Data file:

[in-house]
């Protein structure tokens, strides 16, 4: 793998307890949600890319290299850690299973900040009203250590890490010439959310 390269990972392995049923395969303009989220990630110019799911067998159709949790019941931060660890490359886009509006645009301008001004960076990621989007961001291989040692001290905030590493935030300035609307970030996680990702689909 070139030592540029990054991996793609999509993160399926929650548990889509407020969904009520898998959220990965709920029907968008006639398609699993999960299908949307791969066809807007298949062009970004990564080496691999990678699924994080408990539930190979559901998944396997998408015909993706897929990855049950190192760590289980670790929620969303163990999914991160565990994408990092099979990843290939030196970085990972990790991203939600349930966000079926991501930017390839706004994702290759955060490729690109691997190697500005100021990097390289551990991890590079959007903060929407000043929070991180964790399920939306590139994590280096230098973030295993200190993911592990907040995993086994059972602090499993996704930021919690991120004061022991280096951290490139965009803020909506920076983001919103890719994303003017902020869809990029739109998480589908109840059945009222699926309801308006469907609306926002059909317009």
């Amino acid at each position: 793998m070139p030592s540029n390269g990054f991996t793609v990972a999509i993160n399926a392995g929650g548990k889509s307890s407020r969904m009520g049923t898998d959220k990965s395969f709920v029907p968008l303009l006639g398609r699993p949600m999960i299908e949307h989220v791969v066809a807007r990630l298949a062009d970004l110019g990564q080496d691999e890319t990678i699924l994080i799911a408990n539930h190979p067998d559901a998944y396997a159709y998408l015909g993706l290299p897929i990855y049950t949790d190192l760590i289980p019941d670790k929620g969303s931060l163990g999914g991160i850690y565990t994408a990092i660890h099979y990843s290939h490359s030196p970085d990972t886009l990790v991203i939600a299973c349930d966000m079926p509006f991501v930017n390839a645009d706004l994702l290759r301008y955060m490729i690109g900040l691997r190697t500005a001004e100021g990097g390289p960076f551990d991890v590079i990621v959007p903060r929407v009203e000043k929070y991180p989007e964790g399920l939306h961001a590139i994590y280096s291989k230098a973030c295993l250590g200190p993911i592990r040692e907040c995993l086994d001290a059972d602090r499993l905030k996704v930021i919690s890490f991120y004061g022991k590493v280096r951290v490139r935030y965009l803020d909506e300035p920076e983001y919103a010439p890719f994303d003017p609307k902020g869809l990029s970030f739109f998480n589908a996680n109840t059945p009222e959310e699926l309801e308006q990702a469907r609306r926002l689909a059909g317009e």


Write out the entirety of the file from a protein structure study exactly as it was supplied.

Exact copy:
[in-house]
């Protein structure tokens, strides 16, 4: 793998307890949600890319290299850690299973900040009203250590890490010439959310 390269990972392995049923395969303009989220990630110019799911067998159709949790019941931060660890490359886009509006645009301008001004960076990621989007961001291989040692001290905030590493935030300035609307970030996680990702689909 070139030592540029990054991996793609999509993160399926929650548990889509407020969904009520898998959220990965709920029907968008006639398609699993999960299908949307791969066809807007298949062009970004990564080496691999990678699924994080408990539930190979559901998944396997998408015909993706897929990855049950190192760590289980670790929620969303163990999914991160565990994408990092099979990843290939030196970085990972990790991203939600349930966000079926991501930017390839706004994702290759955060490729690109691997190697500005100021990097390289551990991890590079959007903060929407000043929070991180964790399920939306590139994590280096230098973030295993200190993911592990907040995993086994059972602090499993996704930021919690991120004061022991280096951290490139965009803020909506920076983001919103890719994303003017902020869809990029739109998480589908109840059945009222699926309801308006469907609306926002059909317009």
């Amino acid at each position: 793998m070139p030592s540029n390269g990054f991996t793609v990972a999509i993160n399926a392995g929650g548990k889509s307890s407020r969904m009520g049923t898998d959220k990965s395969f709920v029907p968008l303009l006639g398609r699993p949600m999960i299908e949307h989220v791969v066809a807007r990630l298949a062009d970004l110019g990564q080496d691999e890319t990678i699924l994080i799911a408990n539930h190979p067998d559901a998944y396997a159709y998408l015909g993706l290299p897929i990855y049950t949790d190192l760590i289980p019941d670790k929620g969303s931060l163990g999914g991160i850690y565990t994408a990092i660890h099979y990843s290939h490359s030196p970085d990972t886009l990790v991203i939600a299973c349930d966000m079926p509006f991501v930017n390839a645009d706004l994702l290759r301008y955060m490729i690109g900040l691997r190697t500005a001004e100021g990097g390289p960076f551990d991890v590079i990621v959007p903060r929407v009203e000043k929070y991180p989007e964790g399920l939306h961001a590139i994590y280096s291989k230098a973030c295993l250590g200190p993911i592990r040692e907040c995993l086994d001290a059972d602090r499993l905030k996704v930021i919690s890490f991120y004061g022991k590493v280096r951290v490139r935030y965009l803020d909506e300035p920076e983001y919103a010439p890719f994303d003017p609307k902020g869809l990029s970030f739109f998480n589908a996680n109840t059945p009222e959310e699926l309801e308006q990702a469907r609306r926002l689909a059909g317009e």